TD: From pre-production to release, it was a year and a half with a team that ranged from 10 to 13 people. Also, we had the help of our publisher, Raw Fury, who took care of some tasks that are not as related to the development, and that helped us focus on the game. I think the whole team did an impressive job because we are a small team. Although this is our first game as Out of the Blue, the team average experience in the game’s industry is 10+ years.

    buzz: I loved the classic serial adventure atmosphere the game had. Were there any adventure movies you took as inspiration, such as 2005’s “King Kong”?

    TD: For sure! We took inspiration from adventure movies that were set in the 1930s. The lure of discovering old secrets, mysterious ruins with a hint of the occult just seems to fit perfectly in this decade. That is why another of our main inspirations is the adventures of Indiana Jones. Other authors who have influenced “Call of the Sea” are Jules Verne, William Hope Hodgson or Edgar Allan Poe (who was also a reference of H.P. Lovecraft himself). In many of the works of these authors – in addition to mystery and the supernatural – adventure and exploration of remote places also have great weight. On the other hand, both my partner Manuel and I come from the world of tabletop and live-action role-playing games as organizers, and we wanted to capture one of the adventures that you can find playing tabletop role-playing games and adapt it to this type of games. But in order to build the island and make it accurate, depicting the Polynesian culture in a respectful way, we hired Yunick Vaimatapako, director of the International School of Polynesian Culture Ia Ora Tahiti in Spain. He assisted the team and is really proud of the representation of his culture in the game.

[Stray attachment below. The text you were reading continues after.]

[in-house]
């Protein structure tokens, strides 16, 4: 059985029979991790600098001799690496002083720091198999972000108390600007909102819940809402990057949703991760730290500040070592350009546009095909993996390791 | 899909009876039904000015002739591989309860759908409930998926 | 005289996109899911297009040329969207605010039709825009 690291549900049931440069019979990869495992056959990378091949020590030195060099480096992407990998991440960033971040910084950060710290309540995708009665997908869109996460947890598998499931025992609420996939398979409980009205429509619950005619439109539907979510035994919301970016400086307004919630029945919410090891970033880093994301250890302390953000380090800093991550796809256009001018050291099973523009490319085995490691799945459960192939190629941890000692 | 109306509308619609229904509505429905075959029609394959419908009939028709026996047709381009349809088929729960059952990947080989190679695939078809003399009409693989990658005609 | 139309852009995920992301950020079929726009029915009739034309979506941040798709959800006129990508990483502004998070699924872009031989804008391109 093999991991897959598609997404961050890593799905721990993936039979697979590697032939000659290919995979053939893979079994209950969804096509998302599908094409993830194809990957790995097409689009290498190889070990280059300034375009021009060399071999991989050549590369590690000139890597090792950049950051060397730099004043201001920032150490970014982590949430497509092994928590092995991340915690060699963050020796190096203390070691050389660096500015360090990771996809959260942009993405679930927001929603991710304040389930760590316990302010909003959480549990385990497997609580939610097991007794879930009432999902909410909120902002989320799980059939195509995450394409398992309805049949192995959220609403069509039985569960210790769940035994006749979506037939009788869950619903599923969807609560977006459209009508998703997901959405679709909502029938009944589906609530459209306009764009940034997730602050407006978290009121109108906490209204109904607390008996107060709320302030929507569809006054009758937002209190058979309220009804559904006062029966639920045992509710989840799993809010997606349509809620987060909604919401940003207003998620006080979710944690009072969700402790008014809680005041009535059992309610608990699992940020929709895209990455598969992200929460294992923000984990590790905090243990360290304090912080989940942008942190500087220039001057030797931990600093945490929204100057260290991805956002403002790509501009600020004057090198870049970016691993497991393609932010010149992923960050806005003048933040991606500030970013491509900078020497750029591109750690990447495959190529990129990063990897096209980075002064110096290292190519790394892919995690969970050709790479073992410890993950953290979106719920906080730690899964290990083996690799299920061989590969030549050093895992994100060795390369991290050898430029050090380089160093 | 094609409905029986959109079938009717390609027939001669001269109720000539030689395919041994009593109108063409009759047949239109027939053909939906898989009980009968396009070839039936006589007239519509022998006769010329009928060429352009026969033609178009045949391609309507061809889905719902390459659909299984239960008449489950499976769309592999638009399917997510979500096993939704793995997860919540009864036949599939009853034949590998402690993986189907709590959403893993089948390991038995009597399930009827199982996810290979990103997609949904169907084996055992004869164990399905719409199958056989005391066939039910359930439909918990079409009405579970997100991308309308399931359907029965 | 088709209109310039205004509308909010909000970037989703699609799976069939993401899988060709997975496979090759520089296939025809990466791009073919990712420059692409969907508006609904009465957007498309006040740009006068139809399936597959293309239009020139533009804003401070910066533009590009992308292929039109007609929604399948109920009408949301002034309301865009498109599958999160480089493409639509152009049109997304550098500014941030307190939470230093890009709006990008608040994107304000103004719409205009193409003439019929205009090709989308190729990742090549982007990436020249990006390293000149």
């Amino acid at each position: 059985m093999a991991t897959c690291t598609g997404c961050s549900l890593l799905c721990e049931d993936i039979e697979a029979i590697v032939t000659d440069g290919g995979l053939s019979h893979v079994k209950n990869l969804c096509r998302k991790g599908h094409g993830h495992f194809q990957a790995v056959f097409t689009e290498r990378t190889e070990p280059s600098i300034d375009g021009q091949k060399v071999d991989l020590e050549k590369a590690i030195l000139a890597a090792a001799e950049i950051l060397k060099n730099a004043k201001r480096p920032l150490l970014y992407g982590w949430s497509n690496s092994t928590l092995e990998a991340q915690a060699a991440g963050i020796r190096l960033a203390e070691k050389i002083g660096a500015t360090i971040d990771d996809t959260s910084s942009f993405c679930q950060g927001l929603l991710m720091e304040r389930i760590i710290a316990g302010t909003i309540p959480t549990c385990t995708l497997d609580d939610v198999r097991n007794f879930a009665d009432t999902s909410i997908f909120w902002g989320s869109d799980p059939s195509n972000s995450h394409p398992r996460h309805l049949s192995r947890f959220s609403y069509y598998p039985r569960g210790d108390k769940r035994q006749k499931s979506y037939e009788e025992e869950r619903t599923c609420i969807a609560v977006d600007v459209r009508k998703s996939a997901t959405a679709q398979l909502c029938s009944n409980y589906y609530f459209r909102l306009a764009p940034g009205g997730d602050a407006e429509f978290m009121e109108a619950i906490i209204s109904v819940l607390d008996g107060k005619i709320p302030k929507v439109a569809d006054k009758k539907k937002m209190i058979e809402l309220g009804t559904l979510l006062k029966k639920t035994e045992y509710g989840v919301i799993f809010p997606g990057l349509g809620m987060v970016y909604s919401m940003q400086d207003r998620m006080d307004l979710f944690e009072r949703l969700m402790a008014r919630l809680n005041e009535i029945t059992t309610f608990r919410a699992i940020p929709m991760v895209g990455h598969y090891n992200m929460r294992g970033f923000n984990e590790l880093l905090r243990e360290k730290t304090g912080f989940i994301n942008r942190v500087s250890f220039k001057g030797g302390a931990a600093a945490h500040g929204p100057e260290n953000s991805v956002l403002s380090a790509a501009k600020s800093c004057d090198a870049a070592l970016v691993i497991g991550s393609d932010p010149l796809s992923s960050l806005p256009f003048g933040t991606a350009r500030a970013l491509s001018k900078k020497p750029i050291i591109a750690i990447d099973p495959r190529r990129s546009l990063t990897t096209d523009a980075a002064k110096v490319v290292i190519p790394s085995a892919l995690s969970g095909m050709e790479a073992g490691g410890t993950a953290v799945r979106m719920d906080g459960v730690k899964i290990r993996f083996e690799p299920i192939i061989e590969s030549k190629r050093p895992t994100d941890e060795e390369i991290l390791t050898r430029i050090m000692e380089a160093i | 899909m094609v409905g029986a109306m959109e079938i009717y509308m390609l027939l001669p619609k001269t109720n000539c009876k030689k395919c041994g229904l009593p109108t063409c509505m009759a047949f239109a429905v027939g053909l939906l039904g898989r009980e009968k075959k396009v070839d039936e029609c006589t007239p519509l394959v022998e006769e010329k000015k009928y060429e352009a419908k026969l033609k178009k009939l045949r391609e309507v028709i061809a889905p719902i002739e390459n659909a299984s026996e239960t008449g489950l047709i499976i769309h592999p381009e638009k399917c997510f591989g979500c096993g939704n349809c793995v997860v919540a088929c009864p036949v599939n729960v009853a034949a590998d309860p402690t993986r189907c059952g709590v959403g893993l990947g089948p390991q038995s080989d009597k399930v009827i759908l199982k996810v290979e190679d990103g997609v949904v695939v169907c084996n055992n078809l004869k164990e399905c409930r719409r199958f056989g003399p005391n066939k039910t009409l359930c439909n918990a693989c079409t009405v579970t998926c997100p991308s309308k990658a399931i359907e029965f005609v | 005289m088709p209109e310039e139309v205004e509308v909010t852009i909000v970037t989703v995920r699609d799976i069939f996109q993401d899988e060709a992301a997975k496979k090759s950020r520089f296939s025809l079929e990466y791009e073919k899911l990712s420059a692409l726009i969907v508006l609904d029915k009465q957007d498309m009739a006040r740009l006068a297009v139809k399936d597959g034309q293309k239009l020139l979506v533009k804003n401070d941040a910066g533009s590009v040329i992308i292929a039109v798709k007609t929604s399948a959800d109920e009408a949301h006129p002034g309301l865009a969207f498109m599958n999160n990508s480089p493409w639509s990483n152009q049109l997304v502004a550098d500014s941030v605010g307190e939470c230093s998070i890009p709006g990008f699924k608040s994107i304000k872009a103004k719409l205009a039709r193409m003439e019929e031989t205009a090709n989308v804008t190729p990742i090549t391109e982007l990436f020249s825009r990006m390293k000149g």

buzz: An aspect that caught me off guard was the music score. It was some seriously good stuff and added a lot to the adventure feeling. How did you implement it? 

    TD: We are lucky to have Eduardo de la Iglesia as a sound designer and composer. He has been working in the games industry for around 20 years, and I’ve worked with him on several projects. So that is why I knew he was the perfect fit for “Call of the Sea.” His music adds emotion to any scene and makes the other parts of the game shine. From adventure, happiness and love to mystery or melancholy.

    buzz: What is some advice you would give college students aspiring to be game developers? 

    TD: The best way to learn to make games is making them. We are lucky now that we have access to so many free development tools and online resources. The best way is to start doing small games because one of the most difficult things is to finish something, and it will help to learn how to control the scope of a project. Another thing I always recommend is to play any kind of game, not only the genres that you love. Even play games outside video games!

    “Call of the Sea” (2020) is available on PlayStation 4, PlayStation 5, Xbox One and PC.